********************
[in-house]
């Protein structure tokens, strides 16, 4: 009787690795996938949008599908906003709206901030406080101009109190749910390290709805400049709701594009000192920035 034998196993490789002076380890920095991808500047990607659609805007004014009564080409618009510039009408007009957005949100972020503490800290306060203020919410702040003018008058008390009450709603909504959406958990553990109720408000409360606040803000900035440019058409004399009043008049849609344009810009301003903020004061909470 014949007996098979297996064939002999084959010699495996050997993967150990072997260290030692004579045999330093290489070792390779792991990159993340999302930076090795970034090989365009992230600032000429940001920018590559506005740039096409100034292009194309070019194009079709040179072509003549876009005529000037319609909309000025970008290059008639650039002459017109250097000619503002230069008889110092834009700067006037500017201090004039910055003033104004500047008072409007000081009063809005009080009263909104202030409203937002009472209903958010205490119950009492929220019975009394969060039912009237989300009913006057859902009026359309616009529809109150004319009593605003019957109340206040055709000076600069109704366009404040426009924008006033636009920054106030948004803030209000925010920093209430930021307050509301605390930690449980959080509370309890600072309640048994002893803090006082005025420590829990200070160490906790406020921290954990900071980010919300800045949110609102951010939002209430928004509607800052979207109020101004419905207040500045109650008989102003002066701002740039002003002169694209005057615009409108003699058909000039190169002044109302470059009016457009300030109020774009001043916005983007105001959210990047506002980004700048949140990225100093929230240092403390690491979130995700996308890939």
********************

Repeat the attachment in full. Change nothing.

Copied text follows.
[in-house]
């Protein structure tokens, strides 16, 4: 009787690795996938949008599908906003709206901030406080101009109190749910390290709805400049709701594009000192920035 034998196993490789002076380890920095991808500047990607659609805007004014009564080409618009510039009408007009957005949100972020503490800290306060203020919410702040003018008058008390009450709603909504959406958990553990109720408000409360606040803000900035440019058409004399009043008049849609344009810009301003903020004061909470 014949007996098979297996064939002999084959010699495996050997993967150990072997260290030692004579045999330093290489070792390779792991990159993340999302930076090795970034090989365009992230600032000429940001920018590559506005740039096409100034292009194309070019194009079709040179072509003549876009005529000037319609909309000025970008290059008639650039002459017109250097000619503002230069008889110092834009700067006037500017201090004039910055003033104004500047008072409007000081009063809005009080009263909104202030409203937002009472209903958010205490119950009492929220019975009394969060039912009237989300009913006057859902009026359309616009529809109150004319009593605003019957109340206040055709000076600069109704366009404040426009924008006033636009920054106030948004803030209000925010920093209430930021307050509301605390930690449980959080509370309890600072309640048994002893803090006082005025420590829990200070160490906790406020921290954990900071980010919300800045949110609102951010939002209430928004509607800052979207109020101004419905207040500045109650008989102003002066701002740039002003002169694209005057615009409108003699058909000039190169002044109302470059009016457009300030109020774009001043916005983007105001959210990047506002980004700048949140990225100093929230240092403390690491979130995700996308890939």